You’re right that holidays pose a challenge when it comes to weight management. There are typically so many special occasions and gatherings that involve indulgent food and drink that it’s very easy to forsake healthful habits.
Apparently, this can be more of a challenge for people who have successfully taken off weight than for people who have never struggled with weight issues.
A 2008 study in the Journal of Consulting and Clinical Psychology compared holiday experiences of people who had previously lost a lot of weight (averaging about 75 pounds) and kept off much of it, and those who had always maintained a healthful weight.
The researchers found those in the first group were more vulnerable to weight gain in November and December and less likely to be able to shed those pounds in January. Even though they made greater efforts to control their eating and stay active, their attention to weight and eating during the holidays decreased significantly more than their always-normal-weight counterparts.
The authors suggested that people who have previously been obese need to work harder than others to manage their weight, and that the demands of the holiday season may overpower the resources they normally use to focus on weight control.
What could be most helpful, they suggested, is to find ways to focus on and monitor eating, weight and physical activity during such a challenging period.
How do you do that? Trying these strategies might help:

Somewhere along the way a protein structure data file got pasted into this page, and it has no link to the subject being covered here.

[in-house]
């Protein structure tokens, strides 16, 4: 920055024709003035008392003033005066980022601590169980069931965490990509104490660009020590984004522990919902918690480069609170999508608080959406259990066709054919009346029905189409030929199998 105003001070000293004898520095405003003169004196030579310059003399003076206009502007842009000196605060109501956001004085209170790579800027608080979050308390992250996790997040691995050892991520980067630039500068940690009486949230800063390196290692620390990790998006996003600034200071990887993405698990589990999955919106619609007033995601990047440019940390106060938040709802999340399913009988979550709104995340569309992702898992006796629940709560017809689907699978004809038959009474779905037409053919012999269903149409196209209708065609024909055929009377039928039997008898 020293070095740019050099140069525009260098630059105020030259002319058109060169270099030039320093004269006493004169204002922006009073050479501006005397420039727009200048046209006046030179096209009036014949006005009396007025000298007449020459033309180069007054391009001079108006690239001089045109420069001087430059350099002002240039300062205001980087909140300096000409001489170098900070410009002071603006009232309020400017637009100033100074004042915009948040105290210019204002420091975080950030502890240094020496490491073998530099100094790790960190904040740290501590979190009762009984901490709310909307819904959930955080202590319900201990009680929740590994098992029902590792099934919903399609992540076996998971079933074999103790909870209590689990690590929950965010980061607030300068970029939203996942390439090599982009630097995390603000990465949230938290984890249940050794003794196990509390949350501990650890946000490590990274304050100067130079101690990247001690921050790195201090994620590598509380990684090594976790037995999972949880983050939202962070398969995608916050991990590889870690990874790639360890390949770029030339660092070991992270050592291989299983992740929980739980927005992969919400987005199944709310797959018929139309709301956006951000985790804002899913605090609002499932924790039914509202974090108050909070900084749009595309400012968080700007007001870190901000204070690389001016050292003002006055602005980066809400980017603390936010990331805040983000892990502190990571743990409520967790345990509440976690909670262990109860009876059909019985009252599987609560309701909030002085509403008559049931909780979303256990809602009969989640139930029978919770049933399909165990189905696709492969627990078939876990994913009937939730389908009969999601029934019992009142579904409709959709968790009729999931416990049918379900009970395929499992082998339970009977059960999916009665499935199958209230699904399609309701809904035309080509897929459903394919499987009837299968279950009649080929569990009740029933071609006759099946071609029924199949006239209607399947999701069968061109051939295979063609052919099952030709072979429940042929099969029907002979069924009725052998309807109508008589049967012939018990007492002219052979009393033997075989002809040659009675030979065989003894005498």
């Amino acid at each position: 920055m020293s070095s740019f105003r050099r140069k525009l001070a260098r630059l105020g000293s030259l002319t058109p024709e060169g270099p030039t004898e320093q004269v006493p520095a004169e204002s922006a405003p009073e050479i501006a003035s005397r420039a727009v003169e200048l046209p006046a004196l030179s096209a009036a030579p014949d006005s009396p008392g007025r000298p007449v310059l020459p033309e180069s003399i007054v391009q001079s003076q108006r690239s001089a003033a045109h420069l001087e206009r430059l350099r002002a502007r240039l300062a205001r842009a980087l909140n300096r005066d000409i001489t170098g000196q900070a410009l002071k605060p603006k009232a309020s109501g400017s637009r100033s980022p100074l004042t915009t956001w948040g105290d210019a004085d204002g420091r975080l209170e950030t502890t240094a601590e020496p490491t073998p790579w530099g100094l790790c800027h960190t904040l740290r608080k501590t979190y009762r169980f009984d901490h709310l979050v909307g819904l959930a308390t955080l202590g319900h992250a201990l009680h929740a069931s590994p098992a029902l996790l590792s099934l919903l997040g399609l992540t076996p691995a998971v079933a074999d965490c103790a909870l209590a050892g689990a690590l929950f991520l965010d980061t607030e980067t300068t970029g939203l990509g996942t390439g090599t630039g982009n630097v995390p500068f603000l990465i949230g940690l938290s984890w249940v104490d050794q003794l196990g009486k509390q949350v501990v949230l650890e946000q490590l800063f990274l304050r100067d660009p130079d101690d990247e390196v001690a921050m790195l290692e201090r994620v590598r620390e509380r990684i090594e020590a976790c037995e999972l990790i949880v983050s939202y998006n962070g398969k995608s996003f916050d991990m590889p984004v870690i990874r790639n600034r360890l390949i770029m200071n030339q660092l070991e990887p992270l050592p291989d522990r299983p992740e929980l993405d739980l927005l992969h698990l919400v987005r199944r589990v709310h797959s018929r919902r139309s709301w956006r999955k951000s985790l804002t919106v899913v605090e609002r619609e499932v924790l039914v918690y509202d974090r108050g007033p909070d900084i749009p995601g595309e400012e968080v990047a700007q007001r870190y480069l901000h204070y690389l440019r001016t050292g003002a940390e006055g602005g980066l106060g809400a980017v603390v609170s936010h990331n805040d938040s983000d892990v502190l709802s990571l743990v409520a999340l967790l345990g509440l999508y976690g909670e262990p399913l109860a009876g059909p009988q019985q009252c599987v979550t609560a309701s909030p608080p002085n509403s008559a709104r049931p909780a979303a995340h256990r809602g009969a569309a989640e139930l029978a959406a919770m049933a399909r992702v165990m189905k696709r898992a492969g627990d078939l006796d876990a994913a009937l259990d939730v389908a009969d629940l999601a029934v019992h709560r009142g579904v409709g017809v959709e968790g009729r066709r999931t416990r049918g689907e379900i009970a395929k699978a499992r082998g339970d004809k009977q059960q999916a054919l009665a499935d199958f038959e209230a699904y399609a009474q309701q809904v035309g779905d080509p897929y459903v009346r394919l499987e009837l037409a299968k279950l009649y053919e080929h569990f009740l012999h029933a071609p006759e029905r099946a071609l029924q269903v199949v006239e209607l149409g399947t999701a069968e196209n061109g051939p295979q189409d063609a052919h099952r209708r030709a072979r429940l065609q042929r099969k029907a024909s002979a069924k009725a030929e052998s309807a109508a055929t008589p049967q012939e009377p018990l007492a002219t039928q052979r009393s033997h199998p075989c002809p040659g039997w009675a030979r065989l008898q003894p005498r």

- Practice “mindful eating,” in which you deliberately find ways to become aware of what you eat and why you eat it. There are a wide range of approaches you can use, from reducing (or even eliminating) distractions while you eat to eating with your non-dominant hand. Seewww.thecenterformindfuleating.org for information. At a holiday gathering, see if you can choose not to eat when talking with others, and then take just a small portion of a favorite food and savor each bite.
- Revisit strategies that have worked for you in the past, including monitoring your weight and food intake. If you have a lapse, don’t dwell on it. Just use the experience to redouble your efforts afterward.
- Take time for yourself — whether it’s to enjoy a hot cup of tea or a 20-minute daily walk — during the busy holiday season. Slowing down can help keep you centered and focused on what’s important.
Chow Line is a service of Ohio State University’s College of Food, Agricultural, and Environmental Sciences and its outreach and research arms, Ohio State University Extension and the Ohio Agricultural Research and Development Center. Send questions to Chow Line, c/o Martha Filipic, 2021 Coffey Road, Columbus, OH, 43210-1043, or email@example.com.
Editor: This column was reviewed by Carolyn Gunther, nutrition specialist for Ohio State University Extension, the outreach arm of the College of Food, Agricultural, and Environmental Sciences.